Because of these elements, how the game progresses in the earlier chapters helps you prepare for the late game. While it is a controversial element of the game, after each chapter, you are reset back to Level 1, forced to take on a new class, and are joined by three additional Miis. Eventually, your party of 10 unite for the latter chapters, but there are pros and cons to this. The major con is that you are essentially forced to play through the initial levelling process three times, which can get repetitive and frustrating very quickly. Miitopia, because of this, is best enjoyed in terse bursts. On the other hand, playing the game with 10 Miis adds a bit more variety to the shenanigans and can get overwhelming very quickly when managing classes, a limited gold budget and determining who gets priority over another.
Ultimately though, the cons do weigh quite heavily. The simple battle system with auto-play elements continuously shifts players between frustrating AI decisions and being mind-numbingly simple to complete, and ultimately gets very repetitive very fast. Miitopia, even in this enhanced port, feels like a game designed for short bursts of gameplay suited for portable systems rather than Nintendo’s flagship home video game console. Making battles more complex through controlling all four characters and adding more strategy to completing them would have gone some way of enriching the experience.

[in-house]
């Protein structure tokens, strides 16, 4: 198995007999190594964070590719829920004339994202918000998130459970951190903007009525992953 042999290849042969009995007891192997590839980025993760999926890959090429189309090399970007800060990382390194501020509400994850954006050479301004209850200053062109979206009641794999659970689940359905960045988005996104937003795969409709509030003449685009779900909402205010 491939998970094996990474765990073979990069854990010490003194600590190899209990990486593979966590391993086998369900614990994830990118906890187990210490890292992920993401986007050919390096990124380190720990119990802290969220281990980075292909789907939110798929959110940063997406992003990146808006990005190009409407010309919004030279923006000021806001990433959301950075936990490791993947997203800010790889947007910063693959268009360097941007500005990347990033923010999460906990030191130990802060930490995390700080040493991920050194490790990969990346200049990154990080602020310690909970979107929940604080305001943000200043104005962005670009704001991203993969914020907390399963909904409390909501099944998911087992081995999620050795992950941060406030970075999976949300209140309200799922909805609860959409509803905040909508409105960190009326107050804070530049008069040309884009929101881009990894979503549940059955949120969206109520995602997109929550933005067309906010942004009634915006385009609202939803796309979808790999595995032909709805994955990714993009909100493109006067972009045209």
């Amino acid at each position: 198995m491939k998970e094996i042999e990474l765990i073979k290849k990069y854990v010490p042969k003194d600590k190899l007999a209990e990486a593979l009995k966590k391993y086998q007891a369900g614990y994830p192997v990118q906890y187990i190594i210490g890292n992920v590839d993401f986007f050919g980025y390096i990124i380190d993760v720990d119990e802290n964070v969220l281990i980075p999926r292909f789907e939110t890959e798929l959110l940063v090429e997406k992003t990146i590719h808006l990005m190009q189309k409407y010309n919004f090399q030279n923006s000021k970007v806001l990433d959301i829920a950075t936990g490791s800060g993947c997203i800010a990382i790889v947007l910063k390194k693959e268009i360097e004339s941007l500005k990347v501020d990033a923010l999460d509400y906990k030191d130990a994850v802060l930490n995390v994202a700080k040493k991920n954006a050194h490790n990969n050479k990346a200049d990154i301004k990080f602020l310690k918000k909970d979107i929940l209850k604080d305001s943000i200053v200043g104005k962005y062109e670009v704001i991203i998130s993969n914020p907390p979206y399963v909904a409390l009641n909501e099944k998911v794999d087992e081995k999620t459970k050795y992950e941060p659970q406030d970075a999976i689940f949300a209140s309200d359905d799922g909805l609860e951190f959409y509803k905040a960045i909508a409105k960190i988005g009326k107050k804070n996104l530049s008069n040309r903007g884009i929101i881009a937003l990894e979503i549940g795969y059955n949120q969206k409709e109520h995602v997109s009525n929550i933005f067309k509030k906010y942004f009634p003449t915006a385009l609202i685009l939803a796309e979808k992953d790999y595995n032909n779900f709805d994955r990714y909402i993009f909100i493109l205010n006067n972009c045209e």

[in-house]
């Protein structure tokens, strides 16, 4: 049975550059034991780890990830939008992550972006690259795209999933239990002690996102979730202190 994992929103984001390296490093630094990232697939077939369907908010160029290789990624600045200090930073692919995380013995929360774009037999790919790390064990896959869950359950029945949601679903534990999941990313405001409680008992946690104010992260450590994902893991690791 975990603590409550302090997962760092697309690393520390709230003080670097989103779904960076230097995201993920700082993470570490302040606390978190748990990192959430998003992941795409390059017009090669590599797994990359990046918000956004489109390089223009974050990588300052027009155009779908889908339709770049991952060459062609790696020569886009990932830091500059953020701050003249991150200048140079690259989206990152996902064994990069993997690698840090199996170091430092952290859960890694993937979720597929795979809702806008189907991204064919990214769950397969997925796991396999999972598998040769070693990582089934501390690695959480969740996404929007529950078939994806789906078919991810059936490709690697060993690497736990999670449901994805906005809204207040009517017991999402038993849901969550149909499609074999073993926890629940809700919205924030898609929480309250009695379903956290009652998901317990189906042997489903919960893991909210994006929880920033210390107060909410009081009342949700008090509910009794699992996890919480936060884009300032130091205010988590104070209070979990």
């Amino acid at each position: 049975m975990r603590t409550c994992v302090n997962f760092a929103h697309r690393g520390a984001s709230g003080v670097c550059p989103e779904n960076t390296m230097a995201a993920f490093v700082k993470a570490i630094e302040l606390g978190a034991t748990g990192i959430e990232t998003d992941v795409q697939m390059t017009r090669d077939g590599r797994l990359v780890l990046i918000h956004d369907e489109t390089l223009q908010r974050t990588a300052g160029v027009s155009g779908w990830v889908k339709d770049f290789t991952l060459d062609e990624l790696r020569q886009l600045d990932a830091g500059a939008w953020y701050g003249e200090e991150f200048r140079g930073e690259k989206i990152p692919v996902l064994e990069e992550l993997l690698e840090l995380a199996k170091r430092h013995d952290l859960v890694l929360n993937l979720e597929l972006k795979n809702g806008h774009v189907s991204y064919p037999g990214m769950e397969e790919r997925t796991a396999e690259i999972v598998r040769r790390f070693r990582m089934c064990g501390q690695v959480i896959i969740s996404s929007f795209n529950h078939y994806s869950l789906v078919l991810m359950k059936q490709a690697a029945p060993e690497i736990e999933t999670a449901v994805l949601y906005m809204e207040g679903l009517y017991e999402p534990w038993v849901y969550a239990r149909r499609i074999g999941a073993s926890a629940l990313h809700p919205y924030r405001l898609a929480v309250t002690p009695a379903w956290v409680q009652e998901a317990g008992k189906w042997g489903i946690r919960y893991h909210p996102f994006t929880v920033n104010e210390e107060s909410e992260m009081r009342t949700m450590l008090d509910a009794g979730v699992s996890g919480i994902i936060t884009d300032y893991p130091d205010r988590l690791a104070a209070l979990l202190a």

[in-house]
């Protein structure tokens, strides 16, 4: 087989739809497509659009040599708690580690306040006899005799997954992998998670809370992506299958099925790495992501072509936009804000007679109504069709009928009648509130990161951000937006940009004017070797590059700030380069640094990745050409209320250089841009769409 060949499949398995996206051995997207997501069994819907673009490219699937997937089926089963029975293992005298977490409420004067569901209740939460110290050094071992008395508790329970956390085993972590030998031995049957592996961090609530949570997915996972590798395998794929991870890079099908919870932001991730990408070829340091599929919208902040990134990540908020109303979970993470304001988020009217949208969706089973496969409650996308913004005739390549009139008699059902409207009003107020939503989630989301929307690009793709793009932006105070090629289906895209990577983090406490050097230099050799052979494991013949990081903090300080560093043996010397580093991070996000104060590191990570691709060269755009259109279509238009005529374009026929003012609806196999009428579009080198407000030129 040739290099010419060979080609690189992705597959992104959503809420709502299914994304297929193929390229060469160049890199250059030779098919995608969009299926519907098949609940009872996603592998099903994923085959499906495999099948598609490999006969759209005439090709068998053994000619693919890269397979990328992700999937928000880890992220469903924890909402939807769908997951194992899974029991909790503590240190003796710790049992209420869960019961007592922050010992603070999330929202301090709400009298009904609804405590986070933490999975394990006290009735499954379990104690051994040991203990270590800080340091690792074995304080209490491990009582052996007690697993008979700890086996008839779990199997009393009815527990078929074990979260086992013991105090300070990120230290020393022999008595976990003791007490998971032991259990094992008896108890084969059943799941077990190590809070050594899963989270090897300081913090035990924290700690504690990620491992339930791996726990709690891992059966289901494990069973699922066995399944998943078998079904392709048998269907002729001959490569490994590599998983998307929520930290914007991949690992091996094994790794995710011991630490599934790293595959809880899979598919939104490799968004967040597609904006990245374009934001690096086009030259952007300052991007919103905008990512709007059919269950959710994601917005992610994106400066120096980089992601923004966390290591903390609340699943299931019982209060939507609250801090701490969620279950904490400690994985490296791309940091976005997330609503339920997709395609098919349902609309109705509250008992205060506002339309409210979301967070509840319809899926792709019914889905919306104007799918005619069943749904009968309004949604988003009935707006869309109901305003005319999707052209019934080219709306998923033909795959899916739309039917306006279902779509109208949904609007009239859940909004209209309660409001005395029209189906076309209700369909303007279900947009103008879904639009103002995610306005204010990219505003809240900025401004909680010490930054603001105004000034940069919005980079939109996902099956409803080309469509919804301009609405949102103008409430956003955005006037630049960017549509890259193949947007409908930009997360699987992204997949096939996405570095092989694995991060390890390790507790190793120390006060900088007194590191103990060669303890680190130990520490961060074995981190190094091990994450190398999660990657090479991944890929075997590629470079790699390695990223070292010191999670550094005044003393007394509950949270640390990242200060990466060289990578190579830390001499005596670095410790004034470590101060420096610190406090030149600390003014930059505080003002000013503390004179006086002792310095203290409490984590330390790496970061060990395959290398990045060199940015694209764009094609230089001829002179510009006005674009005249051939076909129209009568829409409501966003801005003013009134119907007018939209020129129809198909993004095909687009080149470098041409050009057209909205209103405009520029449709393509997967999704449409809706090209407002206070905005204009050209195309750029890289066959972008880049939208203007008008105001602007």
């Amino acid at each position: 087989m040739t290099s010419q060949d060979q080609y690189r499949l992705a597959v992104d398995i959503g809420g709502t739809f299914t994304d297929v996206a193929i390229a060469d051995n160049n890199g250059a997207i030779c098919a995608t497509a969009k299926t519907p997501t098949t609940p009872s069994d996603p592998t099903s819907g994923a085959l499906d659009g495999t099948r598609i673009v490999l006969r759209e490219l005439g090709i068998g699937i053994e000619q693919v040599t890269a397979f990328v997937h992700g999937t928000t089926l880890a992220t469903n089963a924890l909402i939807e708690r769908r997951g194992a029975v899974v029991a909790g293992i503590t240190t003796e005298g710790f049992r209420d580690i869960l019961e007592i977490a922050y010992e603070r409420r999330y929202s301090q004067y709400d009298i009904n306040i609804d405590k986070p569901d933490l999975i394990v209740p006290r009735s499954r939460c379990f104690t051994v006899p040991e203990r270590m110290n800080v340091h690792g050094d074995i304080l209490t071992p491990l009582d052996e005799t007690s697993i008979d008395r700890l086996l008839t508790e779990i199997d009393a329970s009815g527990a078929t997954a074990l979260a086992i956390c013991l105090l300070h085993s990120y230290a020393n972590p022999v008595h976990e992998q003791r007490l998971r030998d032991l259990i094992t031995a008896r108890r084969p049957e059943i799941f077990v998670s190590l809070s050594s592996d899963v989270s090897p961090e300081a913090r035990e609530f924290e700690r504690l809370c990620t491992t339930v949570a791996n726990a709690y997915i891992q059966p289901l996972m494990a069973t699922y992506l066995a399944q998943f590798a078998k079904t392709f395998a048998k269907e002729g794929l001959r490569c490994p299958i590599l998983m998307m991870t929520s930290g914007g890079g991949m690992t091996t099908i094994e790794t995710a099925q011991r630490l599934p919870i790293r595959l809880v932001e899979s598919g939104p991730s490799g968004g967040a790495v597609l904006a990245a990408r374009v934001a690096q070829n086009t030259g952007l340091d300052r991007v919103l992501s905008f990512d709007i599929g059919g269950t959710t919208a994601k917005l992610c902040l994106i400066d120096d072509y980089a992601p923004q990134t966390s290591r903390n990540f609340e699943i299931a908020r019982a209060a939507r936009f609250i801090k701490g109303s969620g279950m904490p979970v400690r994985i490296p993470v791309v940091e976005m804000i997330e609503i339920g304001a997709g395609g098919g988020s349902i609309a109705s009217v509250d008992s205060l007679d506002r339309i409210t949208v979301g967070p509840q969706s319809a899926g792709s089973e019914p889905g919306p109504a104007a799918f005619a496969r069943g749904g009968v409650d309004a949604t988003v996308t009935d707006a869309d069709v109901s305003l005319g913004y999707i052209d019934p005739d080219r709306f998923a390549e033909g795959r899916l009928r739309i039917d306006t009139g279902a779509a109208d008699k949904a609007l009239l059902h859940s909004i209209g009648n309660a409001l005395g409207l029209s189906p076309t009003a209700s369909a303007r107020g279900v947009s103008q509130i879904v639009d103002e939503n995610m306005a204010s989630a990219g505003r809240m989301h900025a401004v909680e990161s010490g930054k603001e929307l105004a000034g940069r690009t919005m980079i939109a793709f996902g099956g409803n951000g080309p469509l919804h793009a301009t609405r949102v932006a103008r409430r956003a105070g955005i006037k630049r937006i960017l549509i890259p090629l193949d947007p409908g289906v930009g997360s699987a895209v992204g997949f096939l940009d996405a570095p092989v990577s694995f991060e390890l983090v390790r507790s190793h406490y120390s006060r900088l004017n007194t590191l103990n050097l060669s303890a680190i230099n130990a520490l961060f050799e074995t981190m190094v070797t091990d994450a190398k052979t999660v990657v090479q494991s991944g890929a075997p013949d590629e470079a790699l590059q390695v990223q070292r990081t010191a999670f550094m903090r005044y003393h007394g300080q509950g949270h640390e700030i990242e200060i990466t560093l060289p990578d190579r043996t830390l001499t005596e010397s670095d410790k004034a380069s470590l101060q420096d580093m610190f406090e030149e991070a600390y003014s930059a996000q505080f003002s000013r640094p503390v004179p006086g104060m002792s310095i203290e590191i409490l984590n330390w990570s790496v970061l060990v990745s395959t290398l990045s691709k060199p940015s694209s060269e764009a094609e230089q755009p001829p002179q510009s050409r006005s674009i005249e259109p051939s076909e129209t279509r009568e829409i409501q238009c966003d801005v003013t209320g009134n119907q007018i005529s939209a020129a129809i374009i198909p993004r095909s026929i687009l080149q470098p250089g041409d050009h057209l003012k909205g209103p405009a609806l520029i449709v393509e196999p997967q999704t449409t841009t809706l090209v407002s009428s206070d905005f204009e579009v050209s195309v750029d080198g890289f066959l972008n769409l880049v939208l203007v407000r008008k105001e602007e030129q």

Has Its Charm, But Repetitive
Despite having played the Nintendo 3DS version many years back and believing there were many other amazing games on the console deserving of a port to the Nintendo Switch… something compelled me into purchasing and revisiting Miitopia a second time around. I think the novelty of the game’s narrative, mainly that the entire game from casting characters to many random activities, gives the impression the events are taking place on a theatre stage. As a theatre buff, that is appealing to me.
But the eccentric nature of the game’s narrative and creative ideas only go so far. What you are left with is an average-at-best RPG that could have been an amazingly creative game but instead is best enjoyed in short bursts lest the simple repetitiveness quickly overtakes a lot of what shines. There is fun to be had, a lot of it even, but finding those nuggets of enjoyment can get harder and harder to find as the game goes on.
Miitopia is now available to purchase physically and digitally on the Nintendo Switch. The 2017 Nintendo 3DS version is also available on the market, although lacks some features covered in this review.